A major trend upcoming in 2017 is the renewed focus on the 401(k) as the main solution for tackling America's general retirement saving problem. A March 2016 GoBankingRates survey found that 33% of Americans have zero saved for retirement.
This bleak retirement picture is one factor driving the following major 401(k) trends for 2017.
Small business owners required to offer retirement plans
In light of the retirement savings crisis, that states many American’s are behind on their retirement savings, many states are answering the call to action. Making saving for retirement easier and more automatic seems to increase the likelihood that individuals will actually participate in their employer’s 401(k), states a recent AARP study.
Several states are creating legislation that requires all but very small businesses to both offer and enroll employees in a qualified 401(k) plan. (Larger employers typically have pre-existing 401(k) plans.) Following are several of the states at the forefront of this movement:
- New York
- New Jersey
In 2017 (and forward), if your company goes belly up, you're covered
A recent Whitehouse.gov “Fact Sheet: Building a 21st Century Retirement System” promises that by year end, The Department of Labor will complete regulations to help employees receive their retirement plan assets quickly after a company bankruptcy. This legislation will assist bankruptcy professionals to quickly and efficiently take the assets from the bankrupt companies’ retirement plans and make them available to the firm’s employees.
Data security concerns for financial information are front and center in 2017
With the recent and well-publicized data breaches of the Democratic and Republican parties, data security is front and center. Retirement plans are not exempt from hacking attempts and in 2017, savvy firms will continue to safeguard the important data from their 401(k) accounts. A recent Jackson Lewis article discussed both current legislation that relates to online security and steps employers can take as well keep sensitive data protected.
Several recommendations from the article stress the importance to employers of performing due diligence on all 401(k) administrator’s systems. It’s also wise to keep access to private employee information to as few individuals as possible. Finally, employers need to focus on top level training for all 401(k) related personnel.
Passive index fund strategies continue
Hand-in-hand with the 2016 401(k) trend of lower cost funds is a movement towards added access to index and passively managed mutual funds. In 2015, 401(k) participants average annual fund management fees declined for a third year in a row found the Investment Company Institute. Index and passively managed funds charge lower management fees as a percent of assets under management (AUM) than actively managed funds.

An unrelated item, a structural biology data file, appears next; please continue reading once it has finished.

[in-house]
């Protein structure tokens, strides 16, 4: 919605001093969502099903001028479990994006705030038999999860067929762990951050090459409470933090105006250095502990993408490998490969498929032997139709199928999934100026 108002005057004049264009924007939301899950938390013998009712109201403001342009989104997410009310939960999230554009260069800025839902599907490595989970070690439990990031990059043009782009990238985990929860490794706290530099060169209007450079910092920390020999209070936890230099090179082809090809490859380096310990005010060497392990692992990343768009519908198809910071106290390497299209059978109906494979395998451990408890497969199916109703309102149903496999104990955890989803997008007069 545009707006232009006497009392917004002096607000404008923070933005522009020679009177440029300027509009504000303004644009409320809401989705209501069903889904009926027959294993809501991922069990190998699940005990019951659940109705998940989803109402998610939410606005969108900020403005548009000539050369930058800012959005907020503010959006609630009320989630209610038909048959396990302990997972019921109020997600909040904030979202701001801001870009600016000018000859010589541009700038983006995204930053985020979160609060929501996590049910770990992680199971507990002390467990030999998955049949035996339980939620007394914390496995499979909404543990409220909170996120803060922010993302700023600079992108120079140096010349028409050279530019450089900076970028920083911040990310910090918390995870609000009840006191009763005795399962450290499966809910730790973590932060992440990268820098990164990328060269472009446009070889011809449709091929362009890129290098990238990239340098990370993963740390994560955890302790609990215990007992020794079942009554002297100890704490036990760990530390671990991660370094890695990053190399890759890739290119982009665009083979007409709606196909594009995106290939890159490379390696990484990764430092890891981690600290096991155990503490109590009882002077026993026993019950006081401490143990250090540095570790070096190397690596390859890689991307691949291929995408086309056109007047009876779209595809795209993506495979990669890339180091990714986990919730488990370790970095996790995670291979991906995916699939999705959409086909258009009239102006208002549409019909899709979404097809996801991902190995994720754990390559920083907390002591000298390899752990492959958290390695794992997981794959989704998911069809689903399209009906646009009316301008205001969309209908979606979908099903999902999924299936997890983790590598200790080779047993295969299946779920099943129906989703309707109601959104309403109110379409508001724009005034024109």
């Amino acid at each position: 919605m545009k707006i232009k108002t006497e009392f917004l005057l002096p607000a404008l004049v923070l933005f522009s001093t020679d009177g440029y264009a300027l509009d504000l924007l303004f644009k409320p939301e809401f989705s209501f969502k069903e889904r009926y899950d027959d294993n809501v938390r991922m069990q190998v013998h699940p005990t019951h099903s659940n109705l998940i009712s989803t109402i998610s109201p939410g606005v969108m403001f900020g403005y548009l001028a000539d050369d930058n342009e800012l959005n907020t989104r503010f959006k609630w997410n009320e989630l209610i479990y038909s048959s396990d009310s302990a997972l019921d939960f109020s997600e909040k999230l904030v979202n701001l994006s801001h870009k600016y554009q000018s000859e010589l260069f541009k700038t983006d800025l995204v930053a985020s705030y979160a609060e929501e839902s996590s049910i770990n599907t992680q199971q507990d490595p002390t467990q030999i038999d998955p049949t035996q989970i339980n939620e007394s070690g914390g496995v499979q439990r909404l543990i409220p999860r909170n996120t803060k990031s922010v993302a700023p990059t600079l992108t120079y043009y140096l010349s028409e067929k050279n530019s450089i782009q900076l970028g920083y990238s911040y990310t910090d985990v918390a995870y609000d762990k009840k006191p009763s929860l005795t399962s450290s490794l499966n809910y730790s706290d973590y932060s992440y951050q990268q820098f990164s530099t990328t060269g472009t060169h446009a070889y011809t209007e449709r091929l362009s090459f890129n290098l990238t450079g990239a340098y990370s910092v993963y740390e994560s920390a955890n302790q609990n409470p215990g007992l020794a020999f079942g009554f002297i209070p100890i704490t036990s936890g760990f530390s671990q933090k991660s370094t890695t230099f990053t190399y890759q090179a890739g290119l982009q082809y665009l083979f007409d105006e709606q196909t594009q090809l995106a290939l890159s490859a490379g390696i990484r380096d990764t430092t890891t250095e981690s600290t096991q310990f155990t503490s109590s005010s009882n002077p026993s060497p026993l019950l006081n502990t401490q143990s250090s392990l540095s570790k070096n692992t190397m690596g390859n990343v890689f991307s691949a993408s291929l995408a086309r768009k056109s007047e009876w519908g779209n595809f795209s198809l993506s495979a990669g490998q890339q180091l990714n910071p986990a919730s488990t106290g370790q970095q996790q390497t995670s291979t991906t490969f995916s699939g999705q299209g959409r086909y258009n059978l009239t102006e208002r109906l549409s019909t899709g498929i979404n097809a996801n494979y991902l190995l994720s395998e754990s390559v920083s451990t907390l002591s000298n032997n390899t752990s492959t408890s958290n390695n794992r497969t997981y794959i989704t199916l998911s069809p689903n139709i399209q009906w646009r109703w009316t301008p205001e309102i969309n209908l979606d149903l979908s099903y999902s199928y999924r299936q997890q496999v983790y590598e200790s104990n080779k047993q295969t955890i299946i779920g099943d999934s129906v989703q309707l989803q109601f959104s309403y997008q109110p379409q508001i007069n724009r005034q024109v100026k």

The reason for the switch to more index-type funds is simple, in most cases lower fees correspond to higher returns. A 2015 Morningstar survey found that passive funds with the lowest fees had 10-year-trailing average returns of 7.3% in contrast with a 6.6% return for active funds. The movement towards passive index fund investing in retirement accounts is further documented in a recent Investment News article, “401(k) investors concentrated in low-cost mutual funds: Investment Company Institute” by Greg Iacurci.
The fiduciary rule brings uncertain changes
The Department of Labor recently instituted a rule that requires all financial advisors that deal with retirement accounts to maintain a fiduciary standard. In short, the plan advisor must put the client’s best interests ahead of their own.
“The financial institution and advisers must adhere to basic standards of impartial conduct, including giving prudent advice that is in the customer's best interest, avoiding making misleading statements, and receiving no more than reasonable compensation.”~Department of Labor Fact Sheet
This new, untested rule, poised to take effect in April 2017, is creating mandates for 401(k) plans along with a dose of confusion. There will be additional compliance costs for 401(k) plan administrators. All 401(k) plan administrators will need to review their offerings to ensure that they meet the new fiduciary standard. 401(k) administrators that offer a robo-advisor solution have additional problems as it’s difficult to determine whether they can actually serve as fiduciaries.
New SEC money market regulations will impact 401(k) plans
Historically, money market accounts were seen a sure thing for cash investors. With a steady $1.00 valuation plus interest, investors assumed there was no risk of loss of principal. In actuality, money market funds are invested in commercial paper, government bonds and other short term assets (investments) that vary in value. The money market fund issuers have kept the dollar valuation, eating the loss when the underlying principal values moved below a dollar.
Next month, the new law goes into effect and promises increased transparency. Contrary to prior convention, institutional money market funds will be required to maintain a floating net asset value (NAV) per share. This means that investors in the institutional money market shares risk losing principal value.
Depending upon which class of money market funds a 401(k) plan holds, your investment in these formerly secure investments could deviate from their $1.00 value. These changes will cause 401(k) plans to reevaluate their money market offerings for the future.
There are lots of changes coming up, but generally, your workplace 401(k) account continues to be one of the best places for employees to invest for the future and for employers to recruit and maintain top employees. The versatile 401(k) account continues to evolve as technology, the economy and investor regulations move forward.